#### 3.3. Magnetoresistance and Weak Localization

_{⊥}| < 0.4 T, the dependences display a positive magnetoresistance. This positive MR is caused by the reorientation of the layer magnetization vector from its original in-plane direction at zero magnetic field to the perpendicular one at B

_{⊥}corresponding to the perpendicular anisotropy field, which is just 0.4 T for both the studied layers, as determined from the SQUID magnetometry results shown in the previous section. We interpret this positive MR as resulting from the effect of anisotropic magnetoresistance (AMR) occurring in conducting ferromagnetic materials, which depends on the angle between the magnetization vector and the electric current direction and reaches the maximum value at the magnetization vector perpendicular to the current, cf. [17,37,46].

_{⊥}= 13 T. It reflects a significant role of both the chemical disorder and SOC that are expected to be introduced by Bi incorporation.

_{i}are defined (assuming they are independent of the spin sense) by the scattering times τ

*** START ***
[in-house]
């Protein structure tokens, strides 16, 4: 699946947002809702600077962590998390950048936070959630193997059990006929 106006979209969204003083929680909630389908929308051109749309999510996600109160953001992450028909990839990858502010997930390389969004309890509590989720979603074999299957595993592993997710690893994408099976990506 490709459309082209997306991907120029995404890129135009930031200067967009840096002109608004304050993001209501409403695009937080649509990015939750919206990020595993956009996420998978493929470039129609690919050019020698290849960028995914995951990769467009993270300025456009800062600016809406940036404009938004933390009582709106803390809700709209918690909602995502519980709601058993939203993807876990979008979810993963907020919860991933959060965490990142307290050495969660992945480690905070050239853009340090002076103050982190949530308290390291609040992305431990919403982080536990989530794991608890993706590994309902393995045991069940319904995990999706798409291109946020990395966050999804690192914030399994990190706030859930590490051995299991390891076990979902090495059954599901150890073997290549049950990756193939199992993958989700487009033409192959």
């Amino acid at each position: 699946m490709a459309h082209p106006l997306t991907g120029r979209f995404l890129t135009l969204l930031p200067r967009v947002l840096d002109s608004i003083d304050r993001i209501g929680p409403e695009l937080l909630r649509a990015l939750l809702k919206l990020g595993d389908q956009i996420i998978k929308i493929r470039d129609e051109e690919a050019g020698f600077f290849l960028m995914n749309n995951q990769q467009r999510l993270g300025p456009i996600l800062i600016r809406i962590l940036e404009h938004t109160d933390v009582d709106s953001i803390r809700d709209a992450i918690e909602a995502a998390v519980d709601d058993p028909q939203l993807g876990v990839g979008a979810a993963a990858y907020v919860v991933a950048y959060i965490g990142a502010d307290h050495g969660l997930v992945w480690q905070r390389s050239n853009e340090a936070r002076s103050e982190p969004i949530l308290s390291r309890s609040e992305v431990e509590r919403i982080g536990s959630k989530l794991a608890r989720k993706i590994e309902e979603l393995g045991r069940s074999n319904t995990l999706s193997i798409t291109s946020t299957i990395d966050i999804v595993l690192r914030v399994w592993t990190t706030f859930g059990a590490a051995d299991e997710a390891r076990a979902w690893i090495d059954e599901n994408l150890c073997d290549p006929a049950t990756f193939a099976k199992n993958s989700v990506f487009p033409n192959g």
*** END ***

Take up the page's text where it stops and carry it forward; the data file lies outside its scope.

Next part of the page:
_{i}as B

_{i}= ħ/(4eDτ

_{i}), where D is the diffusion coefficient, and the index i stands for the following scattering processes: p—elastic, φ—inelastic, so—spin–orbit. The reason for applying the 2D correction for the investigated here 3D thin layers is that the phase coherence length, L

_{φ}= (Dτ

_{φ})

^{1/2}, at low temperatures is expected to be of the order of 100 nm [47,48], which is much larger than the layer thickness, d = 10 nm. Additionally, the magnetic length, L

_{B}= (ħ/(eB))

^{1/2}, while comparing with d, implies the dimensional crossover from 3D to 2D quantum correction case, as L

_{B}> d for B < 6.6 T, but even at the maximum field used, 13.5 T, L

_{B}is still of the order of d—about 7 nm. Taking into account Equation (2), we examine the following formula to fit the total 3D resistivity in a perpendicular magnetic field: